London needs a candidate that will fight to make London more affordable for ordinary Londoners. I also think London needs a voice that will stand up against some of the anti-immigrant propaganda that we're hearing.

Dame Tessa Jowell - Labour

Tessa Jowell
Tessa Jowell reflects on the 2012 London Olympics at the Labour party conference in 2012 (Source: Getty)

Jowell is seen as one of the frontrunners in the race, boosted by Alan Johnson's endorsement. Her bid for mayor will focus on housing, including a rather baffling intention to build "One London".

She launched her bid after the General Election, saying the capital is at "risk of being two cities", promising to create a Homes for Londoners body using public subsidies and city-owned land.

Sadiq Khan - Labour

Sadiq Khan
Sadiq Khan takes part in the 2014 London Marathon in 2014 (Source: Getty)

MP for Tooting, Khan has held the positions of shadow secretary of state for justice and shadow lord chancellor. He is the second-ever British Pakistani to serve in government, and resigned from his position in the shadow cabinet after the 2015 General Election.

Announcing his bid two days later, he said:

I have had a chance to speak to my friends, family and my constituents to see how I can best give back something to my community and my city. I want to give something back, and the best thing I can do is to try to be mayor of this fantastic city.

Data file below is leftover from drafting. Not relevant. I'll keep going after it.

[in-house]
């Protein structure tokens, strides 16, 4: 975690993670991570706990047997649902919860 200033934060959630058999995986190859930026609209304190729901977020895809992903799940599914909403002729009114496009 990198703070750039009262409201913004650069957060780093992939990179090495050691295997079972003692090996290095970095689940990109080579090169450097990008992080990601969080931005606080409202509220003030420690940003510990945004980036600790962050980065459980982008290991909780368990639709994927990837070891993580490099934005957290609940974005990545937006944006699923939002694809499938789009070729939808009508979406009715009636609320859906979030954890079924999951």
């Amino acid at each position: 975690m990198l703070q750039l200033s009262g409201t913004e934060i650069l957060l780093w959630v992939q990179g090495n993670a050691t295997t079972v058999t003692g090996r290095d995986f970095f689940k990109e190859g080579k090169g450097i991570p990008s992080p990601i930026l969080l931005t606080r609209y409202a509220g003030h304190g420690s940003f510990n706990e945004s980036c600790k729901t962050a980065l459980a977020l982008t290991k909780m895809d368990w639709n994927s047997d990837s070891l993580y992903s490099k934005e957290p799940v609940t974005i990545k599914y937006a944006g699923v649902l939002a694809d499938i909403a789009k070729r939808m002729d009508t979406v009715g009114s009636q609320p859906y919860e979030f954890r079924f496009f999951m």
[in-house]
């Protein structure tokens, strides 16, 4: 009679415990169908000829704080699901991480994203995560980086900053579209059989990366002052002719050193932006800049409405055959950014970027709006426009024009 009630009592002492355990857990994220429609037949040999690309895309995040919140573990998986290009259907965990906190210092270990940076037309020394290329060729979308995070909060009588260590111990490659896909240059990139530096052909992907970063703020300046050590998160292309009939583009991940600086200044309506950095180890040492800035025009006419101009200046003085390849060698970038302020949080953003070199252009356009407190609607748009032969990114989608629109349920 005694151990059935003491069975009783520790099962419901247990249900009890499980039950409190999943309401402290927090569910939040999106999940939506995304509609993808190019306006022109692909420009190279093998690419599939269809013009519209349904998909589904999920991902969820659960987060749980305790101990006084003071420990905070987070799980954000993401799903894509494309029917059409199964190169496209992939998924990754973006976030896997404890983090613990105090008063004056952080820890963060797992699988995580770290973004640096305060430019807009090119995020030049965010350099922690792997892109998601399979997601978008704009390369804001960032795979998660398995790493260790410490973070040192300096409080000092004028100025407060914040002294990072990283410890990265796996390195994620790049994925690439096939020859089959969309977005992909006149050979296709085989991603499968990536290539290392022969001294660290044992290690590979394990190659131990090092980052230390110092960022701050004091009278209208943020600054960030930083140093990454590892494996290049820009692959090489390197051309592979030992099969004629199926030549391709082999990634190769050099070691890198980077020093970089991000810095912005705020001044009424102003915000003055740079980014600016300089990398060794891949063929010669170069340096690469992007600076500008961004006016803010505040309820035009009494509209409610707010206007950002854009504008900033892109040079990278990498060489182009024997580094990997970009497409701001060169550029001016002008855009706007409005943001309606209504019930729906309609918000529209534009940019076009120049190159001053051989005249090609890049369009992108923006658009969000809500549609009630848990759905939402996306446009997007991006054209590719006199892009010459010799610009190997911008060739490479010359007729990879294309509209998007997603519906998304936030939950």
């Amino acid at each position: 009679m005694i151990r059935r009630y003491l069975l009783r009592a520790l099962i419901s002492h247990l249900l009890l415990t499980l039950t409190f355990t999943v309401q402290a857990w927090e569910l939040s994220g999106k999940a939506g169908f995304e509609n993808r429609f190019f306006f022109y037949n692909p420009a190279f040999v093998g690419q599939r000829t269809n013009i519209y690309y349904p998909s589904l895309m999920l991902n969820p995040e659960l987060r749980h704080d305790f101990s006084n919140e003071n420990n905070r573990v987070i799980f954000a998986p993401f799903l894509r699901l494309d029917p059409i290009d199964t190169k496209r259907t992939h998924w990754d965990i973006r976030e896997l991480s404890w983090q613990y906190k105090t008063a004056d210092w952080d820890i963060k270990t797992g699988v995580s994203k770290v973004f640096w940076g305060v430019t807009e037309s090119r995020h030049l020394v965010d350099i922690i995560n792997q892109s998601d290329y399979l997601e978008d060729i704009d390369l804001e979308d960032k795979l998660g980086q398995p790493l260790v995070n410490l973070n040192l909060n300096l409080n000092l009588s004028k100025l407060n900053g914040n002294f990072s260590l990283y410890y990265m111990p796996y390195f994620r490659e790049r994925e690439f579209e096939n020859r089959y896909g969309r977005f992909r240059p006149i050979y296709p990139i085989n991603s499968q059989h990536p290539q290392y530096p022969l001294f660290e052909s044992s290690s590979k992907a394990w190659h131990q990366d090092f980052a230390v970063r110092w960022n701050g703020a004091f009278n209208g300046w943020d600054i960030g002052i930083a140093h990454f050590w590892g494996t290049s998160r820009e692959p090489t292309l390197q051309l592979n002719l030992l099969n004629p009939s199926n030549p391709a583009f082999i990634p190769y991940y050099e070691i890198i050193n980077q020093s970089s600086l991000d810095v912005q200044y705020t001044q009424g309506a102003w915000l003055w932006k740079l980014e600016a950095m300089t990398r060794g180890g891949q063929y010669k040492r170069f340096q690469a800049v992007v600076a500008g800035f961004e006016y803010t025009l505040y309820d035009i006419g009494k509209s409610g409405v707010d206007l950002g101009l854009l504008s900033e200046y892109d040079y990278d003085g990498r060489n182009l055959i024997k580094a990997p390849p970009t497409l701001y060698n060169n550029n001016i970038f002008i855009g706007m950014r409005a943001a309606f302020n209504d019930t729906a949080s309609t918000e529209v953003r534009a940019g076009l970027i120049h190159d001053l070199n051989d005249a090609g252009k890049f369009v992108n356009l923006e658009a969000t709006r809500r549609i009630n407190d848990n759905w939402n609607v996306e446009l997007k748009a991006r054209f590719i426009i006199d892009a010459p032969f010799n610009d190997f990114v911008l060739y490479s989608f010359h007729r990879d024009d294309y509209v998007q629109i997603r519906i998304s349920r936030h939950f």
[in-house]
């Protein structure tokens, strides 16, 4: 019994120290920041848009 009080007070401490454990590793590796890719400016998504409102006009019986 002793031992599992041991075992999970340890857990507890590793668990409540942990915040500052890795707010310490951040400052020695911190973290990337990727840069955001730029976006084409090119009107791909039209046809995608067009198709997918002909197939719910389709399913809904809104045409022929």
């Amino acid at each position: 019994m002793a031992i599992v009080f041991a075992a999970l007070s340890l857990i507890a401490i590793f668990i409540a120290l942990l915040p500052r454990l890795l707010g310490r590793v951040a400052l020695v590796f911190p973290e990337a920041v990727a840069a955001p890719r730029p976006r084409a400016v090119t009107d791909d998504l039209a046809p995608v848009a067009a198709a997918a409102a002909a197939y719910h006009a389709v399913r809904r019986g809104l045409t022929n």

David Lammy - Labour

David Lammy
David Lammy attends a meeting to discuss the inquest verdict that the 2011 killing of Mark Duggan was lawful (Source: Getty)

Lammy has built up a reputation as Tottenham's MP over the last 15 years. He has commented extensively on the cause of the English riots in 2011, previously blaming it on:

A Grand Theft Auto culture that glamorises violence. A consumer culture fixated on the brands we wear, not who we are and what we achieve. A gang culture with warped notions of loyalty, respect and honour.

There was speculation that he would stand against Boris Johnson in 2012, but the former universities minister pledged his support to Ken Livingstone's bid.

Gareth Thomas - Labour

Gareth Thomas Gareth Thomas was former minister for international development. Pictured in 2004 (Source: Getty)

Thomas is Harrow West's MP and chair of the Labour Co-operative party. Following the 2010 General Election, he joined the shadow frontbench team and is now the deputy shadow minister for London.

Christian Wolmar - Labour

The journalist and author announced his intention to seek nomination for the candidacy in 2012. Known for his transport commentary, he is against the construction of HS2, the high-speed railway between London and Birmingham.

George Galloway - Respect

George Galloway London mayor candidate
George Galloway poses for a portrait during the General Election campaign (Source: Getty)

Galloway tweeted his candidacy with a picture of his son patting the politician on the back, with the caption "you've got this".

The announcement comes after he lost his parliamentary seat of Bradford West to Labour's Naz Shah in the General Election. The controversial Respect MP, who had been elected in 2012, had already talked of his intentions to run for mayor if he lost.